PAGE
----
The internet has made it easy for people to sell items online to make some extra money. Popular websites, such as eBay and Craigslist, have made it easy for almost anyone to instantly go into business by simply using a computer or a cell phone to get into the retail business. However, you should be aware of the potential pitfalls of doing business like this. Recently, I was hired to represent a client charged with violating the Illinois Counterfeit Trademark Act. The Counterfeit Trademark Act (765 ILCS 1040/) makes it a crime to sell look alike goods or services bearing a fake trademark or logo. The client that I was hired to represent was selling knockoff high-end watches on Craigslist that he had purchased legally from China. The client was buying the watches for about $50 and selling them online for between $200 and $250. This was not the clients main source of income, but it made him enough money to comfortably pay his bills and provide for his family. That’s until the client was arrested charged with violating the Counterfeit Trademark Act. It was not until the client came to my office bad he found out that what he was doing was against the law and that it carried some pretty serious criminal and monetary penalties.
I want to discuss this crime and lay out the penalties and consequences of being charged with violating the Illinois Counterfeit Trademark Act.
The idea behind making it illegal to sell counterfeit goods is to avoid confusing and duping consumers. You can be guilty of violating the Counterfeit Trademark Act even if the buyer and seller are aware that the item is a knockoff. Not all knockoff items are considered to be counterfeit. For instance, gym shoes that look like the real Nike gym shoes are not automatically considered to be counterfeit just because they look like the real Nike gym shoes. What could make them illegal is if they have a Nike logo on them that looks like the real Nike logo. The fake Nike logo is what could fool a consumer into believing that its the real thing. Think of counterfeit goods as infringing on the Trademark of a brand and making money trying to do that.
Companies take the selling of counterfeit items very seriously. For some of these companies, their trademark and logos, are the most valuable asset for their business. If you speak to representatives of companies like Rolex, Gucci, and Louis Vuitton, they will tell you that the online marketplace for selling their counterfeit products has a significant impact on their revenues and their resulting bottom line. The impact on their sales has a significant impact on their total revenues and has caused many of these companies to see a drop in their stock price and has led to layoffs of employees. Because of the serious financial costs to these companies, many of the criminal cases involving the Counterfeit Trademark Act originate with investigations that were begun by these companies and were put together with evidence obtained by investigators hired by, and paid for, by private companies. Sometimes, the private companies want to send a message to the public that you will be prosecuted to the fullest extent of the law if you try to sell their knockoff and counterfeit products to deter this conduct. . The private companies put pressure on local law enforcement and prosecutors to aggressively pursue cases involving the Counterfeit Trademark Act aggressively to get the message out.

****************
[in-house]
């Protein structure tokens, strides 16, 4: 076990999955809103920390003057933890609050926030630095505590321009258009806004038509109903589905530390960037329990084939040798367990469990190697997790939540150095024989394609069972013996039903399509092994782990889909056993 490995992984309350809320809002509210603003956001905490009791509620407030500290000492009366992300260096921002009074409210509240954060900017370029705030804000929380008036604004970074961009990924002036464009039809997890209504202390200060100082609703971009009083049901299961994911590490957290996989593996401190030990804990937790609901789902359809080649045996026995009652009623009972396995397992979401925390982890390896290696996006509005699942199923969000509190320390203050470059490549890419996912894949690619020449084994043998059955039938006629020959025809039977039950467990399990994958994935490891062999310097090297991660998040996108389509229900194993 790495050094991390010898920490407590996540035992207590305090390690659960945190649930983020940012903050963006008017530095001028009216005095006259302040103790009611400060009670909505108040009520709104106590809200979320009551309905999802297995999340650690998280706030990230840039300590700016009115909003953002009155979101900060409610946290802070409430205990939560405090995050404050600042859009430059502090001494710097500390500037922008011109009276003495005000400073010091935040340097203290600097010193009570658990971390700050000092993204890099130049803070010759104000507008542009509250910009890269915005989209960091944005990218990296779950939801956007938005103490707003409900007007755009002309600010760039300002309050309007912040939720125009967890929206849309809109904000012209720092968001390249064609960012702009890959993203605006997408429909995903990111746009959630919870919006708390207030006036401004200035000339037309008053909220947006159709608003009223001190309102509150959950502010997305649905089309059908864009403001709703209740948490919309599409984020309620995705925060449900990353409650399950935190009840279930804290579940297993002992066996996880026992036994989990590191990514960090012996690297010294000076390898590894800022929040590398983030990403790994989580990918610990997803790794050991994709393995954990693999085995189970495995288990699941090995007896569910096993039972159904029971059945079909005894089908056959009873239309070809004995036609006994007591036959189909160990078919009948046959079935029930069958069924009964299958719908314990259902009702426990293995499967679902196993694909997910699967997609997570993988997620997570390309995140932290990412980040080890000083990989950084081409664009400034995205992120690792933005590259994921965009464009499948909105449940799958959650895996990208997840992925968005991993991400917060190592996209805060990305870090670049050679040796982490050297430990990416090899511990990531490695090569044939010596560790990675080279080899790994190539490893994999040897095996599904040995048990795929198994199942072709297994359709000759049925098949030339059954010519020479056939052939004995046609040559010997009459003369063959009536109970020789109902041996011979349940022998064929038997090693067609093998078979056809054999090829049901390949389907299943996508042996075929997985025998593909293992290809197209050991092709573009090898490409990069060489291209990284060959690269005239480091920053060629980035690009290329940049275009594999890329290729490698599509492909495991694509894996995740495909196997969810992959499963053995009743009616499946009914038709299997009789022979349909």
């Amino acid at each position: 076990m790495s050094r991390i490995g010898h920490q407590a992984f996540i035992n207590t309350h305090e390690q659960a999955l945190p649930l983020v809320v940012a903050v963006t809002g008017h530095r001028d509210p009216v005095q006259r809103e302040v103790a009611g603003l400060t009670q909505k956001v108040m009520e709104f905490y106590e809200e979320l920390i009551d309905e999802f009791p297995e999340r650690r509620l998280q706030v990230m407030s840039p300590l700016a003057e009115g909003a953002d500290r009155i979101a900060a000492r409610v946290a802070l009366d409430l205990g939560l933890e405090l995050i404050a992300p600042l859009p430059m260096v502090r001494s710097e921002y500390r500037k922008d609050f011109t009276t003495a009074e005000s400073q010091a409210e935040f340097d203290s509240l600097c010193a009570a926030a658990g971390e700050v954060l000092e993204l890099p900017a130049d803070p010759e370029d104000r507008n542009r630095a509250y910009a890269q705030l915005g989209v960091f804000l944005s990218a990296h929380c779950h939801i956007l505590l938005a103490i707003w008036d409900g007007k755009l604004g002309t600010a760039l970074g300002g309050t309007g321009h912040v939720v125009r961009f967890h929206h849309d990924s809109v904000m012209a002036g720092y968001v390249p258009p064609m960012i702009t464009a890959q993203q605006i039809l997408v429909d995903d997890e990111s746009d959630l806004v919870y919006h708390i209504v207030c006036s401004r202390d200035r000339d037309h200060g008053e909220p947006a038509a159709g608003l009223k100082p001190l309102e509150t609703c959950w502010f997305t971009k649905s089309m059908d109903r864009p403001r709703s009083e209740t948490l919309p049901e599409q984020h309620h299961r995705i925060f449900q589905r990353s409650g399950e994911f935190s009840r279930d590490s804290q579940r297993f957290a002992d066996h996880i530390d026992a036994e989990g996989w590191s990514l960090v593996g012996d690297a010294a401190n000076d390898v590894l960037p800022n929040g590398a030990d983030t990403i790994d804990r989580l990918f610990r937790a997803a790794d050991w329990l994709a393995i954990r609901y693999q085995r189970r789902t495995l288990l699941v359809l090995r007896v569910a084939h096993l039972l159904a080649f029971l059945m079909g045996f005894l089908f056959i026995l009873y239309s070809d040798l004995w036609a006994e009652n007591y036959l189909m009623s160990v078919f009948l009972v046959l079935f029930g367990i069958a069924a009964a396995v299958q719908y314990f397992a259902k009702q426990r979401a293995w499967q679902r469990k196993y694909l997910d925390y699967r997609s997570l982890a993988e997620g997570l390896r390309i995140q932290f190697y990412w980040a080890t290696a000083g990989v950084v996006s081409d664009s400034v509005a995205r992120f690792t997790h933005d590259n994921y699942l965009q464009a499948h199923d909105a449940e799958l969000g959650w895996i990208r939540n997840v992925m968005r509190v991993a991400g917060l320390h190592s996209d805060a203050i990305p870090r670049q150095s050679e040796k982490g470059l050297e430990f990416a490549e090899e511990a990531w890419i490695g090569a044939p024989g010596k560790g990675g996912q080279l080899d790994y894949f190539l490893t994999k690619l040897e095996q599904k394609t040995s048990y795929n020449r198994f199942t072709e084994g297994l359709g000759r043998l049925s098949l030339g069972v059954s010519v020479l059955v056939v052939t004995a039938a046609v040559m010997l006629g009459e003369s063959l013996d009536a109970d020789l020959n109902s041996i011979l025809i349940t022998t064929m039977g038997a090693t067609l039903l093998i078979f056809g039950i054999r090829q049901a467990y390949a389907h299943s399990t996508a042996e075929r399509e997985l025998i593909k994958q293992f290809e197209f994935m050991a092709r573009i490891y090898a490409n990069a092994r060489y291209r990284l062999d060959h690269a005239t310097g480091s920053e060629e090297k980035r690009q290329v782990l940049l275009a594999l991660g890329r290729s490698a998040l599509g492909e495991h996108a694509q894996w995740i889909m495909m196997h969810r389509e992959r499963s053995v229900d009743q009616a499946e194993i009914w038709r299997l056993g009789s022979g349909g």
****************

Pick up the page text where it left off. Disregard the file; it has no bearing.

The criminal penalties for violating the Counterfeit Trademark Act vary from a Class A Misdemeanor for selling up to 100 counterfeit items for less than $300, to a Class 1, non-probationable felony for offering for sale 2,000 or more counterfeit items having a retail value of $500,000 or more. The mandatory fines for violating the Counterfeit Trademark Act can be very serious. You can be ordered to pay a fine that is up to the entire retail value of all the counterfeit knock-offs that you were trying to sell. The amount of the fine will be based on the retail value of all of the items you were trying to sell, not just the items that you actually sold or were advertising for sale.
In addition to the criminal penalties, you could also be facing civil penalties or selling counterfeit and knockoff items. The company can sue you for violating their trademark. If you are sued for violating a trademark that is registered with the federal government, you can be ordered to pay money damages up to 3-times your profits, or 3-times the damages to the victim, plus pay the reasonable attorney fees of the victim.
Not only can you land in jail for selling counterfeit and knock off items, but you can also be destroyed financially.
James Dimeas, is a nationally-recognized, award-winning, criminal defense lawyer, with over 28-years of experience handling criminal cases throughout Chicago, Cook County, DuPage County, Kane County, and Lake County. Recently, James Dimeas was named a “Top 100 Criminal Defense Lawyer in the State of Illinois for the Years 2018, 2019, 2020, and 2021, by the American Society of Legal Advocates. James Dimeas was named a “Best DUI Attorney” and a “Best Criminal Defense Lawyer in Chicago” by Expertise. James Dimeas was named a “Top 100 Criminal Defense Trial Lawyer” by the National Trial Lawyers. The National Academy of Criminal Defense Attorneys awarded James Dimeas the “Top 10 Attorney Award for the State of Illinois.” James Dimeas is rated “Superb” by AVVO, the highest ranking possible for any criminal defense lawyer in the United States. The American Institute of Criminal Law Attorneys recognized James Dimeas as a “10 Best Attorney for Client Satisfaction.” Attorney and Practice Magazine gave James Dimeas the “Top 10 Criminal Defense Attorney Award for Illinois.”
If you are facing criminal charges, you can contact James Dimeas anytime for a free and confidential consultation. You can always talk to James Dimeas personally by calling him at 847-807-7405.
Counterfeit Trademark Act, 765 ILCS 10470/.